Mock CaldeNott Results!

This time of year we enjoy handicapping the big children’s and young adult book awards as much as the next literature center. But rather than trying to anticipate the 2014 committees, we decided to go a different way in our own engagement with the process. We used the Caldecott lens to examine some outstanding examples of picture book making from around the world. Yesterday evening a hale and inquisitive group of 22 gathered in the Butler Center to consider extraordinary picture books ineligible for the actual Caldecott Medal due to their international provenance. We pulled out the official Caldecott terms and criteria (leaving behind the bits about the illustrator being American and the book being first published in America) and focused them on a butler’s dozen (that’s 13) of terrific ineligible picture books. It was stimulating and edifying, and, as is always the case with Butler Center book discussions, a real blast. In the end we chose one winner and one honor book. Look at us!

jane the fox and meFor our winner we selected Jane, the Fox & Me by Fanny Britt, illustrated by Isabelle Arsenault (Groundwood Books). A young girl, bullied and friendless, finds strength and comfort in the pages of a favorite novel, buoyed by its familiar message and strengthened enough, eventually, to trust someone and take a chance. We were especially taken with Arsenault’s sophisticated use of color to paint an emotional landscape; the distinct styles she used to differentiate the adolescent world of the protagonist and the imaginary world of Jane Eyre into which she retreats; and the illustrations’ almost childlike essence that really enhanced the raw vulnerability of the first-person voice.

my father's arms are a boatOur honor book is My Father’s Arms Are a Boat by Stein Erik Lunde, illustrated by Øyvind Torseter (Enchanted Lion Books). A boy who recently lost his mother steps into the night with his father to process grief, look for comfort, and reconnect with the world that still holds possibility. Here we appreciated the untethered compositions, expressing the amorphous, rudderless nature of grief; the gradual relief that comes with the return of regular boundaries; and the expression of life’s fragility in the delicate three-dimensional paper-work dioramas.

But this was no easy choice. The debate was spirited, intense, and full of insight. And just look at the other distinguished titles we had on the table!:

The Line by Paula Bossio (Kids Can Press)

The Bear’s Song by Benjamin Chaud (Chronicle Books)

A Little Book of Sloth by Lucy Cooke (Margaret K. McElderry Books)

Herman and Rosie by Gus Gordon (Roaring Brook Press)

Opposites by Xavier Deneux (Chronicle Books)

Here I Am by Patti Kim, illustrated by Sonya Sanchez (Capstone)

The Big Wet Balloon by Liniers (Toon Books)

The Tiny King by Taro Miura (Candlewick Press)

Maps by Aleksandra Mizielinska and Daniel Mizielinski (Big Picture Press)

The Voyage by Veronica Salinas, illustrated by Camilla Engman (Groundwood Books)

Nasreddine by Odile Weulersse, illustrated by Rbecca Dautremer (Eerdmans Books for Young Readers)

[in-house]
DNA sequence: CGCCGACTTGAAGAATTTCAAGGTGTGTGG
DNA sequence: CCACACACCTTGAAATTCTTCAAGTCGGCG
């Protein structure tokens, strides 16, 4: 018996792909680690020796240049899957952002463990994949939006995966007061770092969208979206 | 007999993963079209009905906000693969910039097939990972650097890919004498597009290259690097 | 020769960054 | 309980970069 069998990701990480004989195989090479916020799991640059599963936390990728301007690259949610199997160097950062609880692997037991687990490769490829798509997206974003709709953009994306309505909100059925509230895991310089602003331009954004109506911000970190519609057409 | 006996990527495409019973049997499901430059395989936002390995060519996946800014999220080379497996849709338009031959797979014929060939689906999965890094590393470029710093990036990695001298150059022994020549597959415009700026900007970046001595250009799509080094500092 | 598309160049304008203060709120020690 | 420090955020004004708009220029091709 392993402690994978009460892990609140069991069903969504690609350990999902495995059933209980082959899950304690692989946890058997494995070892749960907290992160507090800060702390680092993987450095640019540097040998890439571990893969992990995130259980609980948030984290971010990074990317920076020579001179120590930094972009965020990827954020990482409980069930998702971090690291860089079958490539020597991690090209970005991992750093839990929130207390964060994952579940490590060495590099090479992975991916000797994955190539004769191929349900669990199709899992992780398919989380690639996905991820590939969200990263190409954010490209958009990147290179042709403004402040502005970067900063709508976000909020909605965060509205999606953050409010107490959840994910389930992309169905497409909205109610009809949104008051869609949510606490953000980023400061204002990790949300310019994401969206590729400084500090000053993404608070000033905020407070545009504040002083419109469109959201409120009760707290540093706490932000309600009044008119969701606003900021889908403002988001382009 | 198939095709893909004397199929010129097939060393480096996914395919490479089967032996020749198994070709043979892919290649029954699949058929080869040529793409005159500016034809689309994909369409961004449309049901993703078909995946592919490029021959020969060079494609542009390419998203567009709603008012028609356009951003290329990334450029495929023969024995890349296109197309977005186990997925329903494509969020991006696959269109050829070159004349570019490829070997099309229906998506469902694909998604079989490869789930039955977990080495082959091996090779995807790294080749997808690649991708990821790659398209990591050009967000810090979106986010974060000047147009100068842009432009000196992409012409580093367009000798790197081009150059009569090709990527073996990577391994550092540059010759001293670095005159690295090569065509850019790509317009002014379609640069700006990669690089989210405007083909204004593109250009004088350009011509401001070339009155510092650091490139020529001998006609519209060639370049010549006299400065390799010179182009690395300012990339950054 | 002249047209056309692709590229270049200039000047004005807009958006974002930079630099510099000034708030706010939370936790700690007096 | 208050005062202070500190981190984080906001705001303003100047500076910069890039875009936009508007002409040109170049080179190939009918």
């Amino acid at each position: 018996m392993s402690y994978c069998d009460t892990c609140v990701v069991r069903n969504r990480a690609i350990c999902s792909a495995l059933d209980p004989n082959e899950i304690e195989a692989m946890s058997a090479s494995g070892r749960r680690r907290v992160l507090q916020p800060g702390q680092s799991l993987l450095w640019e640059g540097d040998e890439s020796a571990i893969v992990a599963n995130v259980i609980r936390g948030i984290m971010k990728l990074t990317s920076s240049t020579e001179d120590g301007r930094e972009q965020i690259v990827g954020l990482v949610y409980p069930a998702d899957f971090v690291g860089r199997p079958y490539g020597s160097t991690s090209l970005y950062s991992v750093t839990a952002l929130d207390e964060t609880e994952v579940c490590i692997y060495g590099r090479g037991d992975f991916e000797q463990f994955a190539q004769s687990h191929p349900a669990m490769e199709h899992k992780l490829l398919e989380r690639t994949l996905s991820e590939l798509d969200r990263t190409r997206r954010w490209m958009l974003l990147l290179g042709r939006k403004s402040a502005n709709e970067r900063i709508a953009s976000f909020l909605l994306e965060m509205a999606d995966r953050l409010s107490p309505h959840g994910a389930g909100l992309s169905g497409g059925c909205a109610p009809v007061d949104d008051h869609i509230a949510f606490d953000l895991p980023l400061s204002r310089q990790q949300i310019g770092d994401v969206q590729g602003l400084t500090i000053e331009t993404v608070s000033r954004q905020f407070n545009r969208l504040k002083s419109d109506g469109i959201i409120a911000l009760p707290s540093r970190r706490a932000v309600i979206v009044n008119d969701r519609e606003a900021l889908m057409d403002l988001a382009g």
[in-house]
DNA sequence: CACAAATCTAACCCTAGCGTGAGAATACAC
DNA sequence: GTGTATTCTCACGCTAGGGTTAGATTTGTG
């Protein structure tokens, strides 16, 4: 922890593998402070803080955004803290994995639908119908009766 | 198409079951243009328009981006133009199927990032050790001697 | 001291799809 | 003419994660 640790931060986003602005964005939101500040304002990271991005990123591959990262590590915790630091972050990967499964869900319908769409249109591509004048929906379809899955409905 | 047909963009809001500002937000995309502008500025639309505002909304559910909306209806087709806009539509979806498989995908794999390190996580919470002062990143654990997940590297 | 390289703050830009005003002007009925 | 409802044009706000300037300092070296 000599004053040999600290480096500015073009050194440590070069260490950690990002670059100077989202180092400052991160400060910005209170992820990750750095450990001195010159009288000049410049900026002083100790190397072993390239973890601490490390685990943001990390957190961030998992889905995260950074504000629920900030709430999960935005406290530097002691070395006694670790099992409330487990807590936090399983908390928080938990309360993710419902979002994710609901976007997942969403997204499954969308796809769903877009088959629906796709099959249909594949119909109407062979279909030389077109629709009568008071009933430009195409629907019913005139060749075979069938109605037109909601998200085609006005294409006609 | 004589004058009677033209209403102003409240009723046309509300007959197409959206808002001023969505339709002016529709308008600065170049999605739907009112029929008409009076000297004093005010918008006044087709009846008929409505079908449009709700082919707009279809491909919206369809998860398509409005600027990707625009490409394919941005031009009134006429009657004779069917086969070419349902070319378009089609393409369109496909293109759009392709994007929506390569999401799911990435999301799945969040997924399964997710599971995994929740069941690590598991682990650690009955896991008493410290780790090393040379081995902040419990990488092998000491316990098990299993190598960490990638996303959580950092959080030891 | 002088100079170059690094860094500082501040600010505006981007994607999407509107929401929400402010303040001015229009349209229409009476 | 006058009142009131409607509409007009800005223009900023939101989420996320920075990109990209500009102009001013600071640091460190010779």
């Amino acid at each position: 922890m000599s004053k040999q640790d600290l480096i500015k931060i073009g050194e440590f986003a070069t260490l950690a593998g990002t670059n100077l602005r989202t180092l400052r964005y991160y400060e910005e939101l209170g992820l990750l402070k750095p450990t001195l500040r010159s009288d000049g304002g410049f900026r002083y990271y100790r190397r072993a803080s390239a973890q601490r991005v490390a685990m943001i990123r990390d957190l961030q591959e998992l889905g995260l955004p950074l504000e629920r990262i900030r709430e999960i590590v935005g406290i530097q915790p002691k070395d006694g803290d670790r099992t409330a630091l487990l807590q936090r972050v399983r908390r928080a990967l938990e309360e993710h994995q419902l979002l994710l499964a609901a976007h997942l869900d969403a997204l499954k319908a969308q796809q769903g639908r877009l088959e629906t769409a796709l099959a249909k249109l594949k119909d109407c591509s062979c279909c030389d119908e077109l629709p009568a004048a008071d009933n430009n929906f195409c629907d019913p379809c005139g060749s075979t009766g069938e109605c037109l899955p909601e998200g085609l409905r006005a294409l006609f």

It was a lot of fun. You should try it.

Such Soft, Snuggly, Sleepy, Sloths

Lucy Cooke celebrates the otherwise underappreciated sloth in her book a little book of SLOTH. Few children’s books begin with an author’s note confessing “I love sloths. I always have.” Of course, to my knowledge, there are just not many books entirely dedicated to the beloved sloth and shame on publishing for that. Books about soft, fuzzy kittens and playful puppies enjoy rampant popularity. To be sure, if mice were paid for their abundance of stories they would have started their own colony on the moon (after all it is made of cheese, right?) far from those mean kittens. Who knows why authors love them so. No offense against rodents but even I jump when one scampers across the living room floor. The world’s largest rodent, the capybara, happens to be my favorite but how many books were published about the capybara last year (seriously, if there were any, let me know)?

slothMy apologies…this is neither about my empathy for the under-sloth as it were nor my anxiety from excessive dog/cat/mouse lit.

Slothville shelters well over a hundred sloths that have been hurt or found parentless in the wild. Founded by Judy Arroyo in Costa Rica, the sanctuary cares for the curious, grinning creatures which are lanky in appearance and leisurely in motion. In reference to a sloth named Mateo who is particularly protective of his stuffed cow Moo, Cooke jests, “If any of the other baby sloths tries to sneak a Moo hug, a fight breaks out – a very, very slow fight, in which the winner is the last sloth to stay awake.” Each page of the colorful photo album contains a single image or multiple images of the animals in cute poses a la Anne Geddes, hanging from tree limbs, or snuggling with stuffed toys, blankets, and fellow sloths. Alongside images the author relays interesting tidbits with clever quips on the animal’s behavior. The sloth’s unique behavior and bizarre characteristics will fascinate parents and children alike while the round eyed, stumpy nosed babies in their hand-crafted onesies are absolutely adorable. Besides, with a little imagination they sort of look like mice, too. Envision a rainy evening, scoop up your little one, and snuggle up to a little book of SLOTH.

A Little Book of Sloth

by Lucy Cooke

Margaret K. McElderry Books, 2013